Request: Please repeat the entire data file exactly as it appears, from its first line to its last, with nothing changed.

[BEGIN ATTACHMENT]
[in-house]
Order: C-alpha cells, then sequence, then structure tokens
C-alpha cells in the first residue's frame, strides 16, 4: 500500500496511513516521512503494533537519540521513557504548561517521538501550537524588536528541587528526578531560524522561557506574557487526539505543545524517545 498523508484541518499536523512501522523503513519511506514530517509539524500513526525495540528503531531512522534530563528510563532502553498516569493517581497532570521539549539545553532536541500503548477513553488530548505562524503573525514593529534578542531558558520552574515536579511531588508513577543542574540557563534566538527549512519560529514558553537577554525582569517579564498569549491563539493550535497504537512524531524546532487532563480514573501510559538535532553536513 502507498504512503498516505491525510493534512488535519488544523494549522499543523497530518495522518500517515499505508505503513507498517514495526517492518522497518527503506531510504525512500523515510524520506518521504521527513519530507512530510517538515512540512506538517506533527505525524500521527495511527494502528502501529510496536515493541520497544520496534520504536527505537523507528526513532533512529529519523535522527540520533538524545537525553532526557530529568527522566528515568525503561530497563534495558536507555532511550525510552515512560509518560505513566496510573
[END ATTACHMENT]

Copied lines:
[in-house]
Order: C-alpha cells, then sequence, then structure tokens
C-alpha cells in the first residue's frame, strides 16, 4: 500500500496511513516521512503494533537519540521513557504548561517521538501550537524588536528541587528526578531560524522561557506574557487526539505543545524517545 498523508484541518499536523512501522523503513519511506514530517509539524500513526525495540528503531531512522534530563528510563532502553498516569493517581497532570521539549539545553532536541500503548477513553488530548505562524503573525514593529534578542531558558520552574515536579511531588508513577543542574540557563534566538527549512519560529514558553537577554525582569517579564498569549491563539493550535497504537512524531524546532487532563480514573501510559538535532553536513 502507498504512503498516505491525510493534512488535519488544523494549522499543523497530518495522518500517515499505508505503513507498517514495526517492518522497518527503506531510504525512500523515510524520506518521504521527513519530507512530510517538515512540512506538517506533527505525524500521527495511527494502528502501529510496536515493541520497544520496534520504536527505537523507528526513532533512529529519523535522527540520533538524545537525553532526557530529568527522566528515568525503561530497563534495558536507555532511550525510552515512560509518560505513566496510573